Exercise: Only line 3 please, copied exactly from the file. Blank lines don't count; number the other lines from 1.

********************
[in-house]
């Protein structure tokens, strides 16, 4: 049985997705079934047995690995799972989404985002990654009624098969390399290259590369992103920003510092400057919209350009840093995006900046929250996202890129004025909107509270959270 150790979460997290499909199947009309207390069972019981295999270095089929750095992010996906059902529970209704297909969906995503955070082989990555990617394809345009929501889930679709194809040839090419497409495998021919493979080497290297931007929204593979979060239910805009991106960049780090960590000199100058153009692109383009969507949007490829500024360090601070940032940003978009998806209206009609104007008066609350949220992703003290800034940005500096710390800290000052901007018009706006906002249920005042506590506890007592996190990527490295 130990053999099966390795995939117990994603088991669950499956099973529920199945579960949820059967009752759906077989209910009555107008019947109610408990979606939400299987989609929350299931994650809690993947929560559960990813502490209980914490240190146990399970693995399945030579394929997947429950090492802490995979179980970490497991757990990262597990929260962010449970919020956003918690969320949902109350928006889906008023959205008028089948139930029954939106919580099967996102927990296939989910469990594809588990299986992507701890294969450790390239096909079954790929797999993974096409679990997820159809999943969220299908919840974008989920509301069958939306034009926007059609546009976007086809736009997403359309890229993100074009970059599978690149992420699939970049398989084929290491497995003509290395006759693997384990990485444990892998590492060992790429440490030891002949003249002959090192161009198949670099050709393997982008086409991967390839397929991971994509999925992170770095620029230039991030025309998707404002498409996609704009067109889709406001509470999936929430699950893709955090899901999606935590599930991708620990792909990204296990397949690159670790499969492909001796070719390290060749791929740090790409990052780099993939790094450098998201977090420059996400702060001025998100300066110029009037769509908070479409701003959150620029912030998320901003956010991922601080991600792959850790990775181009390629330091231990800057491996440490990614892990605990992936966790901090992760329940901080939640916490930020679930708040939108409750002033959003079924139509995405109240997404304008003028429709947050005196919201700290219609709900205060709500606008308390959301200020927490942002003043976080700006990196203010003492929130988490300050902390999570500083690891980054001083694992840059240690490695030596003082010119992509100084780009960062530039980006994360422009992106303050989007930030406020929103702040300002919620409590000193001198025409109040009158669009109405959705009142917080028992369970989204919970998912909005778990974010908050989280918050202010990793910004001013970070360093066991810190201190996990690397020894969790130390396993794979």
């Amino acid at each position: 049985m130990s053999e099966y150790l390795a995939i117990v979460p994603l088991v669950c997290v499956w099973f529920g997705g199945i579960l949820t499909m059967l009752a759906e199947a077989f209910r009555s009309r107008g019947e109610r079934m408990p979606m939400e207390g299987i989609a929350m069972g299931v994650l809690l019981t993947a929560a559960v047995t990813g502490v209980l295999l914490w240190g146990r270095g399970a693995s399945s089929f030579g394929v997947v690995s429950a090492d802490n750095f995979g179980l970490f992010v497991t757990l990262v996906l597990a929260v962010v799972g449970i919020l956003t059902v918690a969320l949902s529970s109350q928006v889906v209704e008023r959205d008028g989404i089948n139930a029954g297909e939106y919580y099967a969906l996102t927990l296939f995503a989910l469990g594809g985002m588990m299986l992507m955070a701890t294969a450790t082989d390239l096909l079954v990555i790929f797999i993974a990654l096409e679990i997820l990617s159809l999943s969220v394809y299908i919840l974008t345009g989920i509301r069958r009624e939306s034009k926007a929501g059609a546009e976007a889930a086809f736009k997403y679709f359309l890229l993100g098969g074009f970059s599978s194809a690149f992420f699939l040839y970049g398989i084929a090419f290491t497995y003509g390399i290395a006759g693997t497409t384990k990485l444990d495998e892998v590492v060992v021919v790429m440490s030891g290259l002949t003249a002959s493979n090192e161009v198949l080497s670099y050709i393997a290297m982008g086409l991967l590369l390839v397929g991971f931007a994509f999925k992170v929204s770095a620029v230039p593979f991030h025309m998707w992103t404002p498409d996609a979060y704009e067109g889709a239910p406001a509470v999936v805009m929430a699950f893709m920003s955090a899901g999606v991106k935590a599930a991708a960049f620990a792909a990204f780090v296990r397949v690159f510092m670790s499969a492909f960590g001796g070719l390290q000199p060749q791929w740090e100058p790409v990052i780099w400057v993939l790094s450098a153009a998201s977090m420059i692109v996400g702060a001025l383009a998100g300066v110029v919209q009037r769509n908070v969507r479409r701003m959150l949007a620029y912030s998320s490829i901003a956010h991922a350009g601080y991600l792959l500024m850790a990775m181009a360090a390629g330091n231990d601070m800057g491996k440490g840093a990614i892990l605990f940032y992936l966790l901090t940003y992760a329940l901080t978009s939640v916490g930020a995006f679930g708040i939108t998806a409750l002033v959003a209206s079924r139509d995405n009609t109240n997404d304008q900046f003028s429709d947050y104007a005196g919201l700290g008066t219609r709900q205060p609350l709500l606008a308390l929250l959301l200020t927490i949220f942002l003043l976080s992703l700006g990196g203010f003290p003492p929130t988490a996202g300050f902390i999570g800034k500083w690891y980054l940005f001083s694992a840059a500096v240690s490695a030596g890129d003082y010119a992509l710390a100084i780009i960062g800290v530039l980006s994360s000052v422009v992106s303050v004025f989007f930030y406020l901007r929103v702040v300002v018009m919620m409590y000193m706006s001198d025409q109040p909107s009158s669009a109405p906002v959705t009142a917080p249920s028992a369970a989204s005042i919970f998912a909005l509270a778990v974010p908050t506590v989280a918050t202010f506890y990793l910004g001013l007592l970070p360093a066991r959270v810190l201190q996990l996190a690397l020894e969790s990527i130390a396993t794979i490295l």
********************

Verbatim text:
């Amino acid at each position: 049985m130990s053999e099966y150790l390795a995939i117990v979460p994603l088991v669950c997290v499956w099973f529920g997705g199945i579960l949820t499909m059967l009752a759906e199947a077989f209910r009555s009309r107008g019947e109610r079934m408990p979606m939400e207390g299987i989609a929350m069972g299931v994650l809690l019981t993947a929560a559960v047995t990813g502490v209980l295999l914490w240190g146990r270095g399970a693995s399945s089929f030579g394929v997947v690995s429950a090492d802490n750095f995979g179980l970490f992010v497991t757990l990262v996906l597990a929260v962010v799972g449970i919020l956003t059902v918690a969320l949902s529970s109350q928006v889906v209704e008023r959205d008028g989404i089948n139930a029954g297909e939106y919580y099967a969906l996102t927990l296939f995503a989910l469990g594809g985002m588990m299986l992507m955070a701890t294969a450790t082989d390239l096909l079954v990555i790929f797999i993974a990654l096409e679990i997820l990617s159809l999943s969220v394809y299908i919840l974008t345009g989920i509301r069958r009624e939306s034009k926007a929501g059609a546009e976007a889930a086809f736009k997403y679709f359309l890229l993100g098969g074009f970059s599978s194809a690149f992420f699939l040839y970049g398989i084929a090419f290491t497995y003509g390399i290395a006759g693997t497409t384990k990485l444990d495998e892998v590492v060992v021919v790429m440490s030891g290259l002949t003249a002959s493979n090192e161009v198949l080497s670099y050709i393997a290297m982008g086409l991967l590369l390839v397929g991971f931007a994509f999925k992170v929204s770095a620029v230039p593979f991030h025309m998707w992103t404002p498409d996609a979060y704009e067109g889709a239910p406001a509470v999936v805009m929430a699950f893709m920003s955090a899901g999606v991106k935590a599930a991708a960049f620990a792909a990204f780090v296990r397949v690159f510092m670790s499969a492909f960590g001796g070719l390290q000199p060749q791929w740090e100058p790409v990052i780099w400057v993939l790094s450098a153009a998201s977090m420059i692109v996400g702060a001025l383009a998100g300066v110029v919209q009037r769509n908070v969507r479409r701003m959150l949007a620029y912030s998320s490829i901003a956010h991922a350009g601080y991600l792959l500024m850790a990775m181009a360090a390629g330091n231990d601070m800057g491996k440490g840093a990614i892990l605990f940032y992936l966790l901090t940003y992760a329940l901080t978009s939640v916490g930020a995006f679930g708040i939108t998806a409750l002033v959003a209206s079924r139509d995405n009609t109240n997404d304008q900046f003028s429709d947050y104007a005196g919201l700290g008066t219609r709900q205060p609350l709500l606008a308390l929250l959301l200020t927490i949220f942002l003043l976080s992703l700006g990196g203010f003290p003492p929130t988490a996202g300050f902390i999570g800034k500083w690891y980054l940005f001083s694992a840059a500096v240690s490695a030596g890129d003082y010119a992509l710390a100084i780009i960062g800290v530039l980006s994360s000052v422009v992106s303050v004025f989007f930030y406020l901007r929103v702040v300002v018009m919620m409590y000193m706006s001198d025409q109040p909107s009158s669009a109405p906002v959705t009142a917080p249920s028992a369970a989204s005042i919970f998912a909005l509270a778990v974010p908050t506590v989280a918050t202010f506890y990793l910004g001013l007592l970070p360093a066991r959270v810190l201190q996990l996190a690397l020894e969790s990527i130390a396993t794979i490295l």